After five years as chair (and several more as a member before that), Dr Mark Taylor is stepping down from the Confidentiality Advisory Group.
As Dr Taylor leaves to take on a new role at Melbourne Law School in Australia, he describes how the group gave him a fresh insight into discussions of how the privacy of patients sits alongside the public interest.
The Confidentiality Advisory Group
CAG provides independent expert advice on the appropriate use of confidential patient information. The law recognises that there is important medical research and essential NHS activity beyond individual direct care that requires the use of identifiable patient and service user information, but where it is not always practical to obtain consent. CAG’s role includes considering applications for access to confidential patient information, while protecting and promoting the interests of patients and the public. The group also a statutory role to advise NHS Digital on dissemination issues.
“I’ve always been academically interested in privacy, understanding the relationship between the state and private individuals, and looking at the question of the extent to which the state can legitimately interfere in the privacy of private individuals alongside its responsibilities to protect individual privacy.
“But patient information rights wasn’t an area I’d thought to look into, until a colleague spotted an advert in the paper for people to join the Patient Information Advisory Group, and told me I should get involved. That group would go on to become the Ethics and Confidentiality Committee and ultimately CAG.”
“My interest has always been in the idea of the public interest and its conceptual connection with an individual’s privacy right. What I quickly found was that the health arena brought to life this connection in fantastic case studies, where there was a real need to establish a proper relationship between individual privacy and the public interest.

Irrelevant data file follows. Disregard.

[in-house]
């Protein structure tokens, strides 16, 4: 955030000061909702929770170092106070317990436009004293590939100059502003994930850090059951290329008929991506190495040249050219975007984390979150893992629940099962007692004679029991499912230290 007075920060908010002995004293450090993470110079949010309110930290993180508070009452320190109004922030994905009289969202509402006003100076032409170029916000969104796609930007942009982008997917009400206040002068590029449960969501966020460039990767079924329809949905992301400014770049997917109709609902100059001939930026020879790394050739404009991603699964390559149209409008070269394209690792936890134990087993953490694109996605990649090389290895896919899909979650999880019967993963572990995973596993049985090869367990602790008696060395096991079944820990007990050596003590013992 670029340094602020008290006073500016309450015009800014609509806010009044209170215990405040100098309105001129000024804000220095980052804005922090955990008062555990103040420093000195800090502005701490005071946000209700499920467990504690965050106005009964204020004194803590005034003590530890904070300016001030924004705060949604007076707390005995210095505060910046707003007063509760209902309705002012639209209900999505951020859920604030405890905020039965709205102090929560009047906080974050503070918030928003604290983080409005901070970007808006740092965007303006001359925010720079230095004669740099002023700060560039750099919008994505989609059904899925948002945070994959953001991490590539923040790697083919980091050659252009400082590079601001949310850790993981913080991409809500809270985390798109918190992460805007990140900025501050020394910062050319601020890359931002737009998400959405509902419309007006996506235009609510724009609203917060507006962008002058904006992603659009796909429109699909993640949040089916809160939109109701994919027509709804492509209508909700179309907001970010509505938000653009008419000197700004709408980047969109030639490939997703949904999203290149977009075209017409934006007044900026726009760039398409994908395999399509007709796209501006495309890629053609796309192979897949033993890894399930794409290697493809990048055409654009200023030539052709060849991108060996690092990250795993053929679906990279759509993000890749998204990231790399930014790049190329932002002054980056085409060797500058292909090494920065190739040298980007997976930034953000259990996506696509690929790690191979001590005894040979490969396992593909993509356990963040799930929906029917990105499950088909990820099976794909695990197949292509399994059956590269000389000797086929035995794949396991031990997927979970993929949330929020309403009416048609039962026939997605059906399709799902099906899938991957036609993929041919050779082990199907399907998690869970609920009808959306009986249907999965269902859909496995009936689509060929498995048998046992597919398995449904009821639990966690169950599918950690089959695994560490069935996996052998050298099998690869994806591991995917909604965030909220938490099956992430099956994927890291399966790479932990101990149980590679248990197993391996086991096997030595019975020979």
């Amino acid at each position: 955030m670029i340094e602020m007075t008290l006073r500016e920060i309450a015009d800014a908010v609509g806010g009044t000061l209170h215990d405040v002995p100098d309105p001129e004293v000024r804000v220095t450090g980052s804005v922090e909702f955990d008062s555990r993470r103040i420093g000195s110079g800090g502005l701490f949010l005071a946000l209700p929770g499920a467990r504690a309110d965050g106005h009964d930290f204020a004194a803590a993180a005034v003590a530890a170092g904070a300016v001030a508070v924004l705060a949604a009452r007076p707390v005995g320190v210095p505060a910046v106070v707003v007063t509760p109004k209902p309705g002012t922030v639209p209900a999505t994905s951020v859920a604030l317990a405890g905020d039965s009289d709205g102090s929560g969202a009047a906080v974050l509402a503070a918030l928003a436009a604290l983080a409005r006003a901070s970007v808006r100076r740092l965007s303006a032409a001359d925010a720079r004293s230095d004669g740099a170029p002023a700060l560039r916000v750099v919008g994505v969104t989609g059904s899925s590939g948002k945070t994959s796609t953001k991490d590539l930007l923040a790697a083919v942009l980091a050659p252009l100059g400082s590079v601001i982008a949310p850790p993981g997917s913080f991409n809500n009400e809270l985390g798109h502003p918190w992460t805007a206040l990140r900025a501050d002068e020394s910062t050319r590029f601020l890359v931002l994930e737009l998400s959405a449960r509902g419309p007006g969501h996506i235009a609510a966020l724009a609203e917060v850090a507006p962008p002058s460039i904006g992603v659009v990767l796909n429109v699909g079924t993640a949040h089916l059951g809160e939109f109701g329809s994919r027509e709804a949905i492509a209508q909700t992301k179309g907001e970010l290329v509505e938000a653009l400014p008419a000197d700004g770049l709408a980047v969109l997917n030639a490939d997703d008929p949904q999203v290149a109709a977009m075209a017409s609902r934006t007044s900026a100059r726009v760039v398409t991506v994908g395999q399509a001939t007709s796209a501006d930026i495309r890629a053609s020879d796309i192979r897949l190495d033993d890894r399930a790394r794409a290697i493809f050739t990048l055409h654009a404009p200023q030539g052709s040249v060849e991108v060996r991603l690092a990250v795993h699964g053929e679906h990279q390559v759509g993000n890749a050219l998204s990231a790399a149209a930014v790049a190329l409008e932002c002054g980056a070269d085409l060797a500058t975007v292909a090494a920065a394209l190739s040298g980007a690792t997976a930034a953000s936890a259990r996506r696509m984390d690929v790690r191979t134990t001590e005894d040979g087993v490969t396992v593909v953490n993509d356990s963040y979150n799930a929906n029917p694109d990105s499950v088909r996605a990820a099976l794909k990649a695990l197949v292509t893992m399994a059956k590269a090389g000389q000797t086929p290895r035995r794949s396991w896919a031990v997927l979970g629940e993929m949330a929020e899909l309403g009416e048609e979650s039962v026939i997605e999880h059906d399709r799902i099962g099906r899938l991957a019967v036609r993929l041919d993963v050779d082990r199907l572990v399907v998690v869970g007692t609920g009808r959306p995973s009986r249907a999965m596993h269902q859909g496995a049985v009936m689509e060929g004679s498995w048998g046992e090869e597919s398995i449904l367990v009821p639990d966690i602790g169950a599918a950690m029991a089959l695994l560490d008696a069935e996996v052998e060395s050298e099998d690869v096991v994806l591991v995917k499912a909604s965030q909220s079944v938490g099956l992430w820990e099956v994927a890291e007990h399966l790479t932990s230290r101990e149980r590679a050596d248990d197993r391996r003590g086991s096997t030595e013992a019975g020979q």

“It was a steep learning curve. I had no idea how complicated the NHS was, and how many acronyms I’d learn. It was a language and a world not familiar to me. I was unaware of the extent that data flows in the NHS, the need for it to flow, and the volume of data required to make the NHS work. I hadn’t given it any thought before.
“Our job in CAG is to get into the detail that people don’t have the opportunity to consider in their busy lives. We’re considering the issues on their behalf.
“It is a responsibility to be acting on behalf of a patient, and to try and put oneself in her or his shoes and support what they would if asked. The role of the group is to consider the privacy of the patient alongside the public interest, and over time I’ve developed my understanding of the public interest to appreciate the two don’t always compete. There is a public interest in patient privacy itself. Protecting privacy and the public interest is about protecting patient expectations of acceptable use.
“That doesn’t mean denying all access. Patients want information to be used appropriately. They appreciate it informs their own care, they want high quality health care and understand that generally relies on a use of data. What we see in CAG is research that has the potential to improve health care, that requires data and that otherwise wouldn’t happen.
“The group meets twice a month, and like most members I’ll usually attend one of those meetings, with my vice chair team supporting the other. Typically we’ll look at six or seven new applications, covering anything from a request from researchers to look at readmission rates for mental health patients to a company looking to audit whether CCGs are being overcharged.
“All the applications require some careful consideration. The fact it has come to the committee means nothing can be assumed to be straightforward, and often those applications that I might think are going to be more straightforward turn out to be more complex, as other committee members spot aspects I’ve missed.
“That breadth of expertise and experience is one of the most valuable things about the experience with CAG. We’ve been lucky over the years to have many excellent members, both lay and expert, and that leads to some robust and illuminating discussions. Some of the most interesting cases are those where you get to see how that group of people, all with different expertise, can start off with different views, and then through discussion and dialogue back and forth work to a consensus.
“It’s been a pleasure to have contributed to the group over the past ten years and to have chaired it for five. It is challenging work, but an opportunity to learn a great deal, and always in a supportive environment. Ultimately this is a group with a public service motivation to enable excellent research and other medical purposes that patients would support, and that otherwise wouldn’t happen. It’s been a privilege being part of that.”